Indeed, the FT 7.5, like the Seascape, the Dart (yes-yes, why not ? It's worth a try), and few others would be interesting, but "If I had a million dollars, I'd buy me a K car..." Actually, I'd commission something like a sexy GP26 by Donovan (and get that F-150). Anyway, I could go up to $30K, but not a penny more and I would have to eat egg sandwiches for a while, so M24 seems by far the best option yet.

 

Most comments so far are super comforting about the M24. I'll surely look around the preowned market to see what I can find.

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I very much doubt a FT 7.5 could be had under $20K. That was part of Wouldbe's requirement. If I'm wrong, please straighten me out and I'll go look at them.

 

Indeed, the FT 7.5, like the Seascape, the Dart (yes-yes, why not ? It's worth a try), and few others would be interesting, but "If I had a million dollars, I'd buy me a K car..." Actually, I'd commission something like a sexy GP26 by Donovan (and get that F-150). Anyway, I could go up to $30K, but not a penny more and I would have to eat egg sandwiches for a while, so M24 seems by far the best option yet.

 

Most comments so far are super comforting about the M24. I'll surely look around the preowned market to see what I can find.

 

 

86Aries_Frt_RH.jpg

You actually want one of these?

 

-jim lee

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would be take no notice of the BS that they are OK single-handers in 20knts, even in a proper 15 they won't be "1 comp sailor" no hikers boat, would be on their ear all aday

 

go back to page one where there are m24 sailors saying otherwise

 

how much sailing have you done in senior light dinghies or boats with <= 280kg ballast ?

 

 

btw there is a like new Magic in WI for 22k that will be alot stiffer, but really you need more dual purp and cabin than either

 

there is a u20 at NSC Nepean

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It would still be wise to actually sail one in some breeze to get the concept of what you are dealing with.

i'm thinking so, very wise

 

has to be 20knts & 2-up to replicate the scenario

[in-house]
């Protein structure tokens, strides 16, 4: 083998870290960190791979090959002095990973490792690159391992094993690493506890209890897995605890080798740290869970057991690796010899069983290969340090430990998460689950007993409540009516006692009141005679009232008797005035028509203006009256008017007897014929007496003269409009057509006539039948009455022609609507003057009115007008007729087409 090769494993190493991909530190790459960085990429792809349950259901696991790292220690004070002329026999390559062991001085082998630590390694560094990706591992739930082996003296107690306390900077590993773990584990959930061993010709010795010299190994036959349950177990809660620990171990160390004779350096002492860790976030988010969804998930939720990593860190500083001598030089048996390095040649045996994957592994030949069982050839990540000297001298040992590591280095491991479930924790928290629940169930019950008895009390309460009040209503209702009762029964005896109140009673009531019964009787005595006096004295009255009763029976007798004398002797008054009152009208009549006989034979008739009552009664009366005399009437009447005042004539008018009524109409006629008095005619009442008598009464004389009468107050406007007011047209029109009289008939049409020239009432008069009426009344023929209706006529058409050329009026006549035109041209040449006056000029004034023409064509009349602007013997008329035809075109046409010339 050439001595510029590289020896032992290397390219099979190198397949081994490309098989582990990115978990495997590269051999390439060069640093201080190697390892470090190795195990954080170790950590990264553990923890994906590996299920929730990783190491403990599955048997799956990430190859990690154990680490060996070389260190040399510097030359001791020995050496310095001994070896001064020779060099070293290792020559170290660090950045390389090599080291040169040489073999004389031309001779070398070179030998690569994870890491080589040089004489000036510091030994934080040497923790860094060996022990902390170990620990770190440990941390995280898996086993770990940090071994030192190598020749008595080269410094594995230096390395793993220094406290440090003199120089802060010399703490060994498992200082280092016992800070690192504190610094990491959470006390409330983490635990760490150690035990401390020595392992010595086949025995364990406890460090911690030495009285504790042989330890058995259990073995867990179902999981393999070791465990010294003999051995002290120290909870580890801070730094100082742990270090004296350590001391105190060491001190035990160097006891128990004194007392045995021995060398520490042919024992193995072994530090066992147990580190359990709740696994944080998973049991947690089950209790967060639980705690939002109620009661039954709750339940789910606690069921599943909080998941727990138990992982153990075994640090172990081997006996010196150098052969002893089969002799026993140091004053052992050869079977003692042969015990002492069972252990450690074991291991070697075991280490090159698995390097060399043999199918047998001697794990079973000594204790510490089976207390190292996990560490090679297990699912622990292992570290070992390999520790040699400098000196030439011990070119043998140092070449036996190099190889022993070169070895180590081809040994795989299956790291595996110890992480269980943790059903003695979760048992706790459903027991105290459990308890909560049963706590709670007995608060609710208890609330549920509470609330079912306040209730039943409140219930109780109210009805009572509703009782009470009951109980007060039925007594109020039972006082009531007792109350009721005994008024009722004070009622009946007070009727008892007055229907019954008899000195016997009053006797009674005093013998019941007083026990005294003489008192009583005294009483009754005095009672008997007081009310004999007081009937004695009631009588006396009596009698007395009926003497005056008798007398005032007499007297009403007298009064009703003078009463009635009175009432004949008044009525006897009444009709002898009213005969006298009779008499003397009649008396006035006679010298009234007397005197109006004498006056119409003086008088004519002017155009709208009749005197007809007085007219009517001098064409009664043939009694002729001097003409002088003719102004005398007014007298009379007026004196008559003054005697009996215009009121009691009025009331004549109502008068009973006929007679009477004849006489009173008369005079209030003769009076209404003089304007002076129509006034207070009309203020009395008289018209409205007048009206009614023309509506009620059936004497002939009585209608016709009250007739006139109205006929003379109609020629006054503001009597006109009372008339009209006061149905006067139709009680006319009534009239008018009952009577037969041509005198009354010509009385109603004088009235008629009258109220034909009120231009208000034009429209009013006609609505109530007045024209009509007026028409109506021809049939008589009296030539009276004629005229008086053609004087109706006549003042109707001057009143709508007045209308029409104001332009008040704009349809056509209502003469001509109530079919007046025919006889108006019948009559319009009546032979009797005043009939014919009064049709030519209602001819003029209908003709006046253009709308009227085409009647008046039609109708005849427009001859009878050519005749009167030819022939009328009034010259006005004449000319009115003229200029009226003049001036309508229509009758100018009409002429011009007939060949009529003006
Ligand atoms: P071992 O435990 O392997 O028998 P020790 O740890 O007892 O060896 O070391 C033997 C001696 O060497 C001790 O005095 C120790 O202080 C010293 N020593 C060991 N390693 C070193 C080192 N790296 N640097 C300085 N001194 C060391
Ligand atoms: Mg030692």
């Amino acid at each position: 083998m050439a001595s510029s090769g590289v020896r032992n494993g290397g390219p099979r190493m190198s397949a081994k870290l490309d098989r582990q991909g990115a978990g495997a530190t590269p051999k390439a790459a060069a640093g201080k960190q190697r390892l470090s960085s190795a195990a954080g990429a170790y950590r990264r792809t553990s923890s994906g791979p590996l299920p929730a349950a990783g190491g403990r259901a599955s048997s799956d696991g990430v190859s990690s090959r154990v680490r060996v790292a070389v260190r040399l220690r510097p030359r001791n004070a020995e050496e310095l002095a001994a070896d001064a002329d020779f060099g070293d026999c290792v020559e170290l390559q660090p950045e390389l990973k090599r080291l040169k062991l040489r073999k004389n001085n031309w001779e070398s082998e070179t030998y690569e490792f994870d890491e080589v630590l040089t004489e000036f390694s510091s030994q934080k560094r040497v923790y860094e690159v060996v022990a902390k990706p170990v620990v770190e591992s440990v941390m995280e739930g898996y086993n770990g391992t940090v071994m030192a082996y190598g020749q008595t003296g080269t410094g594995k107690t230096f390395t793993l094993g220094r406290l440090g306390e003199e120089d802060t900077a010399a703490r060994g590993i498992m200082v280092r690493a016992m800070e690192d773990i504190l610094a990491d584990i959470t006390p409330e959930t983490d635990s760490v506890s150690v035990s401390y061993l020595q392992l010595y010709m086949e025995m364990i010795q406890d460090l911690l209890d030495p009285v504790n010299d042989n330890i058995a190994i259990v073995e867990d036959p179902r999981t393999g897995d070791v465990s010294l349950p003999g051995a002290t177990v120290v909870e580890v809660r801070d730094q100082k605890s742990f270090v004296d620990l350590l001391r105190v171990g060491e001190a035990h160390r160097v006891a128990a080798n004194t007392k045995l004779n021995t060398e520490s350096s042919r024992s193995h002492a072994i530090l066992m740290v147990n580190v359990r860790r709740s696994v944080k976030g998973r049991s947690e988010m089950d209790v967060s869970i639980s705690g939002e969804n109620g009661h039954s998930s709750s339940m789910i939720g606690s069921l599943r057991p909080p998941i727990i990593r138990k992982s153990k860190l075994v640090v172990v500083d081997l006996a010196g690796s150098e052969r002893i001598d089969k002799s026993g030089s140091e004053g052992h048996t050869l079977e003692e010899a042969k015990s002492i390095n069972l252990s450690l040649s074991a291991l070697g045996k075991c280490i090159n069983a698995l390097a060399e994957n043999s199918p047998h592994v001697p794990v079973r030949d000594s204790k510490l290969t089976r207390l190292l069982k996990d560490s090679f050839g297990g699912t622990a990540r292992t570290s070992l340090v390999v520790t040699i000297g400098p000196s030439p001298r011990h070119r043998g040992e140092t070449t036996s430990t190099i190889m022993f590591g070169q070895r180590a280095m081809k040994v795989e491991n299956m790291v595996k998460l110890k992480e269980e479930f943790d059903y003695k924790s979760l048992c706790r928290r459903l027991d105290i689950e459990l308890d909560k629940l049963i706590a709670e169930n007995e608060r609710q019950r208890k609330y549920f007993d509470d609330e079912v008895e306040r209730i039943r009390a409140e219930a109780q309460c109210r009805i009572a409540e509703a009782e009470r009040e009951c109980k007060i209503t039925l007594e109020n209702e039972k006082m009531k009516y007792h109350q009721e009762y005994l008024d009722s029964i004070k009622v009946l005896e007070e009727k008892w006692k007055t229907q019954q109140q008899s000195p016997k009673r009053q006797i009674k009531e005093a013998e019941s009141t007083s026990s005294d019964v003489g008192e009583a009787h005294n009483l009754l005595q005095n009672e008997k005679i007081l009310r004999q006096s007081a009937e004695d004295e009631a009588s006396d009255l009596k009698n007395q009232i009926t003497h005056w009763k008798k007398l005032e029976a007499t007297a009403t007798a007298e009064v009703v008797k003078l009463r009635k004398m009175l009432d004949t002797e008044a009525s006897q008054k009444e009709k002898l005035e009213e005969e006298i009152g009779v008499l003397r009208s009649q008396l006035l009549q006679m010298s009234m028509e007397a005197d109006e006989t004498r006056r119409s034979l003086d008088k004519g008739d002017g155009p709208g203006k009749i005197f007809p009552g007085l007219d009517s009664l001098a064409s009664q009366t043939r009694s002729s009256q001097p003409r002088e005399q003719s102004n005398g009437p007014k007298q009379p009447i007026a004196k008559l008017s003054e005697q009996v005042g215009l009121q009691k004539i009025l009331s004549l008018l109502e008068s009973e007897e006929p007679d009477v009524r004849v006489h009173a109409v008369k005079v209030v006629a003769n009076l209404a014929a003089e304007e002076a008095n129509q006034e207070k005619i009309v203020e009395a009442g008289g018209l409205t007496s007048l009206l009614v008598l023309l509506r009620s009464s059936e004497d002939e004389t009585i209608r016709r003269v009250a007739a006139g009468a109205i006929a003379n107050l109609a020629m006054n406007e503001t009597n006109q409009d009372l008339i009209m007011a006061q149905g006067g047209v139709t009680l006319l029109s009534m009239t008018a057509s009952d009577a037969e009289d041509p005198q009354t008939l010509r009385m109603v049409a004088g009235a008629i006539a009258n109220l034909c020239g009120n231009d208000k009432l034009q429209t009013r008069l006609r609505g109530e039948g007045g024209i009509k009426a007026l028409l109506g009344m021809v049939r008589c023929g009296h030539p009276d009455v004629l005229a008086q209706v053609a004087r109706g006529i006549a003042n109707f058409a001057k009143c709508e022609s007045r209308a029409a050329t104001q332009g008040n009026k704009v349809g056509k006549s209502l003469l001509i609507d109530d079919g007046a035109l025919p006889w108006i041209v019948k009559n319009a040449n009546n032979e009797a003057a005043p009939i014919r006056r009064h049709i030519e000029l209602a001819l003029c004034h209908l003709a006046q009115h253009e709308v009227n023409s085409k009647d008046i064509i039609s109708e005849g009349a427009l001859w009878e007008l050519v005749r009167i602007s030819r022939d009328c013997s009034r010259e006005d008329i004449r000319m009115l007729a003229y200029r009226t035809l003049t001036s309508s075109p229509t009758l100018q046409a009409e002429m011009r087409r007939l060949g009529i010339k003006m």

def depends on the main crewmembers capabilty as to whether it's do-able

 

inherently stiffer boat req as no live-ballast, R22- FT7.5 -Dart, other stiffer trailer yacht

 

whats the ballast on a u20?

 

 

 

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We've done a few sunday 'cheese & crackers' sessions with our non-sailing g/f's in the M24 and the boat under jib only in 5-12kts has a nice balance of speed/cockpit room/stability/safety. Which keeps everyone happy! (No toilet is an issue so the girls just tend to take it easy on the sparkling stuff)

 

We tend not to worry about the main so much when the doing social thing and only do so if it's a really hot/light day and we want to use it as a $4k shade-cloth.

 

But if it's a boat you'd like to use in all conditions with a couple of little-ones or wifey then yeah I'd probably look elsewhere...can be a bit of a handful and too much like hard work when the seabreeze come in!

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... ...

 

Most comments so far are super comforting about the M24. I'll surely look around the preowned market to see what I can find.

 

Beware of comments on how great the church is, when those comments are all coming from the choir!

 

Have you already determined that you want to race an M-24? That's the function of the boat, and there's no other way to race an M-24 as an owner (just buy it). However I am wondering if you have sailed one yourself and are getting swayed that it could indeed be at least somewhat family-friendly (as indeed it is, depending on what your family is like). If you havn't sailed on one, and are just convinced by the sexy looks & high performance that you need one, please try before you buy.

 

Also, you might want to try the Flying Tiger 7.5 or the Rocket 22. These boats are -much- more like what you're looking for... high initial stability, better manners in steering & handling, and a cabin. Well the FT 75 has no real cabin but at least it has enough internal volume that it -could- have one. The Rocket cabin is roomy & comfy enough that my wife changed her mind about hating it (although I still have not bought one). There is a Rocket for sale right here on SA for under $30k and if you peck real hard you might scratch up an FT 75 for that too.